Downhill Mountain Biking: Fear, Freedom & Death-Defying Endos


Aspen/Snowmass, Colorado ski instructor Kevin Jordan is the area’s mountain bike coordinator in the summer, helping everyone from rank beginners to daredevil dirt demons refine their two-wheel skills.

A lifetime skier, Jordan said that, “Once I got into mountain biking, I stopped chasing winters around the world.”

“I love being able to have that same feeling of having the lift take you up the hill, then riding back down and picking your line with the same sensations of the wind blowing in your face,” Jordan said. “Add in a couple bumps in your downhill, and just like on skis you can fly into space. Man, and woman, like to take flight.”

When we caught up with Jordan he had just returned from the National Ski Areas Association Mountain Bike Summit in Windham, NY. Since Congress passed the Ski Area Recreational Opportunity Enhancement Act in 2011, allowing areas to offer more warm weather activities on their slopes, lift-served mountain biking has exploded. And areas like Windham, Snowmass, Winter Park and MTB’s spiritual home of Crested Butte, have capitalizing on offering year-round, gravity-fed descents.


Photo: Aspen/Snowmass, Seth Beckton

“No matter what season it is, gravity is the common ingredient to the thrill you experience,” Jordan said. “That and what I call, ‘The Goldilocks Equation,’ which is about finding that perfect mix of speed and control where you’re just on the edge, and you don’t get hurt.”

While at Windham, Jordan and three buddies rode the Citizen Downhill, a black diamond run which in places, is like a rock staircase. “There were so many rocks it was like a rock garden,” Jordan. “But it was so much fun that we just kept hitting it again and again, going faster each time and taking more chances.”

Asked to boil down the three main ways mountain biking is like skiing, Jordan didn’t hesitate. Here is his top three list.

  1. They are virtually the same thing: Most skiers and snowboarders don’t know that they’re downhill mountain bikers, yet. The equipment scares them off, and taking those harder hits. But when I am cutting through the snow, I have had the same sensation on tires, tipping the bike and basically carving a turn in the dirt.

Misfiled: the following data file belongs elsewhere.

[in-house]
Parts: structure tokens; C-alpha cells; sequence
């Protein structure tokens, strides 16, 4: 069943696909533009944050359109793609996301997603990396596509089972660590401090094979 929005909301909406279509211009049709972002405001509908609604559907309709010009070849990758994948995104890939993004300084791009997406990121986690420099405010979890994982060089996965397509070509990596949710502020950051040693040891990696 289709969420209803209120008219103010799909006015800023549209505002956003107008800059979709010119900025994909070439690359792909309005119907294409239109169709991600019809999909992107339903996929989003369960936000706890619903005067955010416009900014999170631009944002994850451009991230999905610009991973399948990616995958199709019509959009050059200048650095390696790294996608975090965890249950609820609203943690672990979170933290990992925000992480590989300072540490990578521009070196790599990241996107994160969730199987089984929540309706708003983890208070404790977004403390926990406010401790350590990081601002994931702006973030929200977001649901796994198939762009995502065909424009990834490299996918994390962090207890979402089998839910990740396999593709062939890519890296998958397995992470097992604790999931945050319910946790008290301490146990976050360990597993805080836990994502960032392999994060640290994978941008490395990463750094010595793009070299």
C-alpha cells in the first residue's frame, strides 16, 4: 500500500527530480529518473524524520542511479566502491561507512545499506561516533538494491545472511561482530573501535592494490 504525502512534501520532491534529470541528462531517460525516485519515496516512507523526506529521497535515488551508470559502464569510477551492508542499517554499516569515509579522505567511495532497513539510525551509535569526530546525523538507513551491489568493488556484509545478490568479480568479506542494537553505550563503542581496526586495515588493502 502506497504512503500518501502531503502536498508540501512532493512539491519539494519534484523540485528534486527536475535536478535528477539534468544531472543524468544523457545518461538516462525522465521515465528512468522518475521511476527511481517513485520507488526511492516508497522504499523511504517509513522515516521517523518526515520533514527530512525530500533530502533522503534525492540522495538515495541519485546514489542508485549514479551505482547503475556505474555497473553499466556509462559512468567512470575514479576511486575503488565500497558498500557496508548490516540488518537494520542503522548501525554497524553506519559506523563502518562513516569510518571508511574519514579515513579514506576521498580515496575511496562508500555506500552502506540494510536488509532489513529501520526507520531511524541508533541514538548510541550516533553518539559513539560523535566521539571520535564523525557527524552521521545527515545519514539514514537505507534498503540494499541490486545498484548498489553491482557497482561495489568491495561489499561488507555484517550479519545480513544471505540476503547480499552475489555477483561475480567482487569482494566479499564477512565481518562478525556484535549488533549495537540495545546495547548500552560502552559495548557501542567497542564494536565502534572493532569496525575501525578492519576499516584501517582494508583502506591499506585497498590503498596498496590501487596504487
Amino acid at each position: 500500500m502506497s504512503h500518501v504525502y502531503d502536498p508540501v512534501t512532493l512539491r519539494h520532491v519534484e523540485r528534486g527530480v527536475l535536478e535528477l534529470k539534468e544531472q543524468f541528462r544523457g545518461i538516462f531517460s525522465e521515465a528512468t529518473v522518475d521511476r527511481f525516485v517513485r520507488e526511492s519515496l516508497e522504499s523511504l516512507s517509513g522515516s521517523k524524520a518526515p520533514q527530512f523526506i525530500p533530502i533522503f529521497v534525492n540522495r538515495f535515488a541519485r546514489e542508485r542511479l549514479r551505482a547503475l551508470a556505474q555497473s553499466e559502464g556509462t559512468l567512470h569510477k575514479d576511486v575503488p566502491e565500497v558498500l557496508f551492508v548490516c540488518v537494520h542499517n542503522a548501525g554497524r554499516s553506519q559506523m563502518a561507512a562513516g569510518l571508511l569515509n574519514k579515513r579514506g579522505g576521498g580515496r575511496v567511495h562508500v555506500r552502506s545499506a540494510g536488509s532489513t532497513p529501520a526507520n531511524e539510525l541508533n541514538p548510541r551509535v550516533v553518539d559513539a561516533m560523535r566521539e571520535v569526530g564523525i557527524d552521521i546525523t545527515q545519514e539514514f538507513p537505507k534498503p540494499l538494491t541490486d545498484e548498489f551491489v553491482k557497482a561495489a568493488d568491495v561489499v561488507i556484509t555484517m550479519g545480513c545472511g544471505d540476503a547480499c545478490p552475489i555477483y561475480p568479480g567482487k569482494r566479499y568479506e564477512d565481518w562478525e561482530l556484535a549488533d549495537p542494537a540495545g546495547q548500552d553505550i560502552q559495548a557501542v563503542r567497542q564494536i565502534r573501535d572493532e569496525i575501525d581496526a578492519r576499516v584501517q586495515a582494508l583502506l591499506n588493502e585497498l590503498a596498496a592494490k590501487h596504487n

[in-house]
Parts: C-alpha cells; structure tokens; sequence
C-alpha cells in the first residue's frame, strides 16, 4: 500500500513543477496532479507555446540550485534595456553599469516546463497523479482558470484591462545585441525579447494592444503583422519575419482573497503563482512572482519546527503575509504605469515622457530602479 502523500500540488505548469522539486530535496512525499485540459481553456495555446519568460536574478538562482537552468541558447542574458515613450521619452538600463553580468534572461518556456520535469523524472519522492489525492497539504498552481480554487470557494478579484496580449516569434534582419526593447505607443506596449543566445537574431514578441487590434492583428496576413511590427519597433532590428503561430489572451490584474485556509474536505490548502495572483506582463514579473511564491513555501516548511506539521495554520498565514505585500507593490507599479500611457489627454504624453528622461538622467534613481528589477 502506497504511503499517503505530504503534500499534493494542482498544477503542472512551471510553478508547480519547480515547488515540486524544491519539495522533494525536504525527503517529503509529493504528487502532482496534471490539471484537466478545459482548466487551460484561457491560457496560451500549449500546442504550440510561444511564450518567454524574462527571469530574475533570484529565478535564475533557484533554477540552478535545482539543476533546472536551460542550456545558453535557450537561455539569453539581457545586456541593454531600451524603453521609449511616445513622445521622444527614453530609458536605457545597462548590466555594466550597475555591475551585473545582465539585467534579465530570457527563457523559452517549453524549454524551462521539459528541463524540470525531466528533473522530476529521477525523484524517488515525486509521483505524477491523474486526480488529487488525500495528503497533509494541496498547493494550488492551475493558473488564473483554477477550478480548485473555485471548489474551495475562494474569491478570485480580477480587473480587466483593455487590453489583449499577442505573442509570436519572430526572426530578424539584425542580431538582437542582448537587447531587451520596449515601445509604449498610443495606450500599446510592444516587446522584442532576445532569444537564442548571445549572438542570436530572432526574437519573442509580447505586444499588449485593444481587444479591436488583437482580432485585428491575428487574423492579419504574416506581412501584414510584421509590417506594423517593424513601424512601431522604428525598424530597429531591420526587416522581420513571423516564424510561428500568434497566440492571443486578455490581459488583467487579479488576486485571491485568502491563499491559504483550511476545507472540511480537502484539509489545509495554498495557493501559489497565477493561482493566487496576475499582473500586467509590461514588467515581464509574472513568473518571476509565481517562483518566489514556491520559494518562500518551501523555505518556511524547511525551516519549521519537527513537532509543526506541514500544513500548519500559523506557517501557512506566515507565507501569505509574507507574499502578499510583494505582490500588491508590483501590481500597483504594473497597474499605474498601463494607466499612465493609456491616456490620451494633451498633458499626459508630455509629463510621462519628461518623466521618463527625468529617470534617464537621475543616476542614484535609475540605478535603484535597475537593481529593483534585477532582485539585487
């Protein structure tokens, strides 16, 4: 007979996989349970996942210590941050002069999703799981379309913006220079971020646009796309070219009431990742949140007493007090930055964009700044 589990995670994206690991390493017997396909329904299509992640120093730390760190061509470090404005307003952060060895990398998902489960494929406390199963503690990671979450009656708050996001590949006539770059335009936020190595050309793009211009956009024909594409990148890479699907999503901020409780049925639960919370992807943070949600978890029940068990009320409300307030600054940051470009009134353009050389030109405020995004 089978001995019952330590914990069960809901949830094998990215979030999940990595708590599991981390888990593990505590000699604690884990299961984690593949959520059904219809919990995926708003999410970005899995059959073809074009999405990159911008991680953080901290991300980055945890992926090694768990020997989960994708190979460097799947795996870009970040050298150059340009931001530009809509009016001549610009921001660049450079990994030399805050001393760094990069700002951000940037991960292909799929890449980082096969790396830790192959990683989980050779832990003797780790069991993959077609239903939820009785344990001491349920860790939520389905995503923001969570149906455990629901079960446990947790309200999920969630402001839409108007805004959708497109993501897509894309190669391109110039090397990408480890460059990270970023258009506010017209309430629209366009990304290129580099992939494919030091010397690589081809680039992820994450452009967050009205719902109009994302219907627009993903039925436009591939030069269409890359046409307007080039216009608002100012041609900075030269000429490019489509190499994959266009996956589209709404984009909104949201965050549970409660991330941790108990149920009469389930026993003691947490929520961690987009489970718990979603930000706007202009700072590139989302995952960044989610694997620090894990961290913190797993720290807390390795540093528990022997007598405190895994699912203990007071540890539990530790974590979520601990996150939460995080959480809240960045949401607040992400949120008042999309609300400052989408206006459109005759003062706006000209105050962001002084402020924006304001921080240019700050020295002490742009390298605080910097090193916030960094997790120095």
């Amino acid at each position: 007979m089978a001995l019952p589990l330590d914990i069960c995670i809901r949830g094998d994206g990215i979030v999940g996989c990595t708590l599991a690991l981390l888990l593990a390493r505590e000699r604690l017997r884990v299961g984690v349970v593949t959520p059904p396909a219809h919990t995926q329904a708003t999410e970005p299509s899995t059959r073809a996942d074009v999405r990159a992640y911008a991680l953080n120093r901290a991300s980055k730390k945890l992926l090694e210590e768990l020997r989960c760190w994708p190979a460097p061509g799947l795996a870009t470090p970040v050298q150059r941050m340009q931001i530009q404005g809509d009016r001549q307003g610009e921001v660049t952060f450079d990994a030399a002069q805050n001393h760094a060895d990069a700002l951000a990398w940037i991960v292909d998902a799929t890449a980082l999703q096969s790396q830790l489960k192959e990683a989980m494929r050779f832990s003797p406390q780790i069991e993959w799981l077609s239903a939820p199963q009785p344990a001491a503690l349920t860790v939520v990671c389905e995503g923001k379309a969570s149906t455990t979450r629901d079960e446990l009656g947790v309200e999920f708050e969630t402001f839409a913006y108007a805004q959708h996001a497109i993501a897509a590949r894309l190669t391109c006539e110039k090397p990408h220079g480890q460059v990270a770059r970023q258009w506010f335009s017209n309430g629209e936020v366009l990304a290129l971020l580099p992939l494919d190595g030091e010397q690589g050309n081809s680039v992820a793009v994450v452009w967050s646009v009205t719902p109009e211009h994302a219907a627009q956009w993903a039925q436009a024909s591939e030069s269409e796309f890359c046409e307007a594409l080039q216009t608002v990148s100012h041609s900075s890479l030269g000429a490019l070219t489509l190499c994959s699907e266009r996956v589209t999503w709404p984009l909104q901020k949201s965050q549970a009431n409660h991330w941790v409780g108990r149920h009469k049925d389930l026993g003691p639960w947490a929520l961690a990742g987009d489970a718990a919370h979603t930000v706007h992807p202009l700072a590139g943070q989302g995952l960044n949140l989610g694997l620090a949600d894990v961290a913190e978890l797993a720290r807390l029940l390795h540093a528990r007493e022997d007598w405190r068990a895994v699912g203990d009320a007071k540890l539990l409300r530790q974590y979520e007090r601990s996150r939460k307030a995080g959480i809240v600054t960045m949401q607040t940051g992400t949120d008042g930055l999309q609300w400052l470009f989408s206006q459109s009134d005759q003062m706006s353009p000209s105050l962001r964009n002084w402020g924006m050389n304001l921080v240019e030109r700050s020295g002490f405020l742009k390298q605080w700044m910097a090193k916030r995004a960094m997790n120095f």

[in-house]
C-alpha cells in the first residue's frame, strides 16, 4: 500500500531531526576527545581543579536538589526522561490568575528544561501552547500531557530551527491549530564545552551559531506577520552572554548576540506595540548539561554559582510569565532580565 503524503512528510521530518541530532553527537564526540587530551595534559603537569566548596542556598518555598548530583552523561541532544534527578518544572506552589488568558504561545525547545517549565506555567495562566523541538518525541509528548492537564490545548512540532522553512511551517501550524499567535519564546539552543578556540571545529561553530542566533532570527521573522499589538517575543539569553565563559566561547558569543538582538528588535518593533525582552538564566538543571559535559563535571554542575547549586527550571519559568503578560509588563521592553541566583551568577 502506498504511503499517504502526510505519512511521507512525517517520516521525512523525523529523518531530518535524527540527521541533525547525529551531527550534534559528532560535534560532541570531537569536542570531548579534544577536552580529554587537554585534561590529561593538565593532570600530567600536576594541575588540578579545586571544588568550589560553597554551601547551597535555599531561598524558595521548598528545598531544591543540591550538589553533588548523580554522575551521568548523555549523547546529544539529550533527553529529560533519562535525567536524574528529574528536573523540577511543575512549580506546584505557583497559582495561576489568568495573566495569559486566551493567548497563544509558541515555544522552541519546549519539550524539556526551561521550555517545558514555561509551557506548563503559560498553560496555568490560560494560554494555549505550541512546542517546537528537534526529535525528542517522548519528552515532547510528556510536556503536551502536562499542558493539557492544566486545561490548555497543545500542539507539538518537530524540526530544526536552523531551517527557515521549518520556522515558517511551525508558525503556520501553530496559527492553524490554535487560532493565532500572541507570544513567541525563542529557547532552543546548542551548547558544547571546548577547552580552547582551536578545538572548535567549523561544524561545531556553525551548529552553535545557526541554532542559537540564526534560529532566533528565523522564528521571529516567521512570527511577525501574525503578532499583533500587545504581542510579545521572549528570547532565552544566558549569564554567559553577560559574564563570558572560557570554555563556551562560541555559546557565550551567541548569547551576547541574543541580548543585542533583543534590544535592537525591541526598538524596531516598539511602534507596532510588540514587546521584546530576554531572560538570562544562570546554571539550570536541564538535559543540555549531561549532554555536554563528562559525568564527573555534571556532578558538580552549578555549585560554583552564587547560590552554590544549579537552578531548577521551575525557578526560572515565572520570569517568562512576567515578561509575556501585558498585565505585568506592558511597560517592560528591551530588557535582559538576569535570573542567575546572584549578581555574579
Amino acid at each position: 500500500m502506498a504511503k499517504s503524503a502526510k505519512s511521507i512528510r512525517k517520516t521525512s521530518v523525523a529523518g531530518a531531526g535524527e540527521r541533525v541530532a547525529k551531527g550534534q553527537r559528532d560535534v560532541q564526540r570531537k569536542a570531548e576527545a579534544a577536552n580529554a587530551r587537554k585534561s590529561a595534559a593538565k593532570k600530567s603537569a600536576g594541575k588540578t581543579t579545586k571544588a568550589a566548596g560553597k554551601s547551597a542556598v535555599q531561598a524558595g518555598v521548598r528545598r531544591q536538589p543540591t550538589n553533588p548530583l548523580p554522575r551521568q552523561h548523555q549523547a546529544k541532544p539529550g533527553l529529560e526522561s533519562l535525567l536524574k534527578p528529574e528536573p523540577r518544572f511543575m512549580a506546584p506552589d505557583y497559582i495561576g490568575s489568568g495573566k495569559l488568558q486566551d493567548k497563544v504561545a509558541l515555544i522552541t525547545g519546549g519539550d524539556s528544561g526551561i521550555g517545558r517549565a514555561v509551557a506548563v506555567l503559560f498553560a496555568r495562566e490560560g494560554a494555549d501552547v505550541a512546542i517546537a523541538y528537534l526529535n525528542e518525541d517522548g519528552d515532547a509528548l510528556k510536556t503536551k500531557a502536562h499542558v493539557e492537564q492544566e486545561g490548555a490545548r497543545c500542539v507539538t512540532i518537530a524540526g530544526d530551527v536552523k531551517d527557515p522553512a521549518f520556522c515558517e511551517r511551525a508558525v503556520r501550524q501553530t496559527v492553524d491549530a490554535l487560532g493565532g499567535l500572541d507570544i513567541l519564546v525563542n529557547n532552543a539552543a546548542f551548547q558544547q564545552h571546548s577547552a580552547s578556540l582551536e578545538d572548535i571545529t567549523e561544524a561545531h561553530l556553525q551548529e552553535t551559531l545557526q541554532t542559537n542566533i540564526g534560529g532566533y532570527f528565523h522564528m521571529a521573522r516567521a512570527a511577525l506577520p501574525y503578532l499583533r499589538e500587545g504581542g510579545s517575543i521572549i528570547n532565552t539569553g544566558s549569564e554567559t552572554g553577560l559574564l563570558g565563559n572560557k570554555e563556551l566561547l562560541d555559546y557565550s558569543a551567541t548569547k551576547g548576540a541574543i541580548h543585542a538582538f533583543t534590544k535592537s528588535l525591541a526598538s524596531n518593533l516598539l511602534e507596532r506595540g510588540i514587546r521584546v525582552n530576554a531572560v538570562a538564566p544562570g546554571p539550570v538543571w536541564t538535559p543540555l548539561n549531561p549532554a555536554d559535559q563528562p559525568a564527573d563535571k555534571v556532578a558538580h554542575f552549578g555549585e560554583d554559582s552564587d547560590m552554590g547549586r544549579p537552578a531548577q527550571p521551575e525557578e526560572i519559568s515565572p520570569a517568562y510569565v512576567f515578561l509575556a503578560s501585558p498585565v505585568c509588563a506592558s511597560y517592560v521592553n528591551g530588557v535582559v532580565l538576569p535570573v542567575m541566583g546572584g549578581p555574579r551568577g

2. Freedom: You get to control the ride (as opposed to say, sliding on an alpine slide), and the margin of error. You choose your own adventure, including which trail you want to ride, and at what speed. Get on one of the old school downhill trails that is pretty much straight down, like somebody burned it with a dirt bike, and the pros can come down it in two minutes. It might take 30 minutes if it’s the first time you’ve done it.
  3. Cheating death, and the overall sense of accomplishment: Skiing and mountain biking are definitely among the more dangerous of sports. That risk versus reward scenario is one of the reasons many of us have devoted our lives to the sport. At Windham, the reward from taking risks in the super rocky terrain, and all of us having these close calls going head over heels, felt just like being out with your buddies on a nice powder day. Which is why at the end of the day the beer tasted so good!

Bonus- Kevin Jordan’s ‘CPR’ Progression for Mountain Biking Jumps

As a certified Level III ski instructor, Jordan often translates skills he teaches on the snow to riding a mountain biking. Here is his ‘CPR’ Progression for getting better at jumps.

“CPR” stands for Crouch, Press, Release. If you have ever “ghost-ridden” a bike over a jump, as soon as the front wheel is in the air, all the force is pushing on the rear wheel. This causes the bike to rotate in a front wheel first position or the beginning of a front flip. CPR helps us change the trajectory. To break it down, on a tabletop jump, we have the in-run (approach), lip (take-off), table portion (maneuver happens here), and then the landing.

On the run-in, I want my pedals level, elbows wide, knees slightly bent, and butt off the saddle. Coming into the tabletop, I bend my knees and elbows a little more. This brings my sternum closer to the handlebars. All the while, I look where I am going to get over the jump and set up for the press and the release.

Once both tires are on the lip, as I am going up the ramp, I am going to press. I extend my knees and elbows and press through my feet and legs, which transfers energy through the bottom bracket of the bike. This will change the trajectory of the bike from a horizontal trajectory to more of a vertical one.

When my front wheel is about 6 inches or so away from leaving the lip, I “release,” and allow the bike to come up into my body. How? Through flexing or absorbing the forces that the ramp or lip is applying to my bike. I flex my knees and elbows, allowing the saddle to come up and tap me in the bottom. This helps level out the bike and set up for the landing. When I land, I extend my elbows and legs and try to land with the front wheel touching down slightly (and I mean slightly) ahead of the rear wheel.

Want to improve your riding, or skiing? Take a lesson from a certified instructor. It helps even the best skiers (or mountain bikers) have more fun on the slopes.